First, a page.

Only about 40 people live there now, but at one time some 500 residents -- mostly single men-- worked in Bahia Bustamente harvesting seaweed. The village was founded in 1952 by an Italian, Lorenzo Soriano, who was looking for a source of seaweed for hair gel. With his four sons, Don Lorenzo established the first seaweed village in the world. Four types of seaweed still are harvested, washed, dried and packaged for markets around the world, used in Japan for sushi and in nutritional and medicinal products, though only four men are needed to harvest seaweed today.
The workers' spare quarters are used as storerooms, while some of the larger quarters can be rented by tourists, some containing kitchens, baths and patios.
In addition to his seaweed business, Lorenzo purchased 210,000 acres for sheep ranching and wool production. This estancia serves also as a nature preserve.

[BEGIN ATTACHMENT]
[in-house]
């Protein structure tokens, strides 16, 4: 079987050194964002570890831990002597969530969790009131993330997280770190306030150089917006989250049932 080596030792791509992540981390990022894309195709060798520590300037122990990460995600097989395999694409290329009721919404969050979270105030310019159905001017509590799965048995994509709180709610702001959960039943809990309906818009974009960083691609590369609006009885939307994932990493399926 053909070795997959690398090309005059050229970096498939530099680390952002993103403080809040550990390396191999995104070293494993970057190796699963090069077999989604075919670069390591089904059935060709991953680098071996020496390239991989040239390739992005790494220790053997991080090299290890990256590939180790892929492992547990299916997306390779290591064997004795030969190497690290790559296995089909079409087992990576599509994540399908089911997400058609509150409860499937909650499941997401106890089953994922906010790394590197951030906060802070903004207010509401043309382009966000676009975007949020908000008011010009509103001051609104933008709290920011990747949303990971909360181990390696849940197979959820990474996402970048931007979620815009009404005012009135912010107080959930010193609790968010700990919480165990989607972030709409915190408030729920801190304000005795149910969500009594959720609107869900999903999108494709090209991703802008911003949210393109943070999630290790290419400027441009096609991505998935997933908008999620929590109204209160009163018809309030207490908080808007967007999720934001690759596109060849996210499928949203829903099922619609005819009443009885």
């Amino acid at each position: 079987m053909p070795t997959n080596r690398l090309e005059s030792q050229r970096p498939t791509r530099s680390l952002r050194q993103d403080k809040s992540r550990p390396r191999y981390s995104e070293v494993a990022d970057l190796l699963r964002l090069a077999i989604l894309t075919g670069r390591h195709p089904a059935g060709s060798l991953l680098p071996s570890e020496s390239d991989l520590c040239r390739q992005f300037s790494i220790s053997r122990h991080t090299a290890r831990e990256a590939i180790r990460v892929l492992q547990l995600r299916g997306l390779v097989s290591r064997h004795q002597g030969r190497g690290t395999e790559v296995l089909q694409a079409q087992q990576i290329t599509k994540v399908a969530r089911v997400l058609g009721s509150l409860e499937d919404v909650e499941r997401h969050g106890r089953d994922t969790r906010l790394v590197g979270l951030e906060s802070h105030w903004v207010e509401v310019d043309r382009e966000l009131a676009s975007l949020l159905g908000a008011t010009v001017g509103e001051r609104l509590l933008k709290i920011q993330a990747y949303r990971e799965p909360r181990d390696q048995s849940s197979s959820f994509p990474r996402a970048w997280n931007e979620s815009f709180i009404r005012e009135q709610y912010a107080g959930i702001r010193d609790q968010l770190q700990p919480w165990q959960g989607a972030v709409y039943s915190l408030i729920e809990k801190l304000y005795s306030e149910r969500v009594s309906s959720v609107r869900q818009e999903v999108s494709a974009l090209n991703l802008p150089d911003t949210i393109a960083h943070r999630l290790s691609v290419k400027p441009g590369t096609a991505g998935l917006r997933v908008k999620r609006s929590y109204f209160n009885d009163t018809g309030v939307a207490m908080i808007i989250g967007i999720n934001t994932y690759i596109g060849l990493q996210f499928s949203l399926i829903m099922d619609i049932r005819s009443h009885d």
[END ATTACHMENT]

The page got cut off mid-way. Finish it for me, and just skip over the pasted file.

Nearby is Malaspina Bay, which has become part of Argentina's first marine national park. Here are sea lions, penguins, seabirds, and a wonderful little duck called a steamer duck. Somehow, steamer ducks ceased flying but learned to use their wings as paddles to scoot through the water. Our expedition is the first to be allowed into the park and we were accompanied in our zodiacs by park rangers, proud to show off their sanctuary.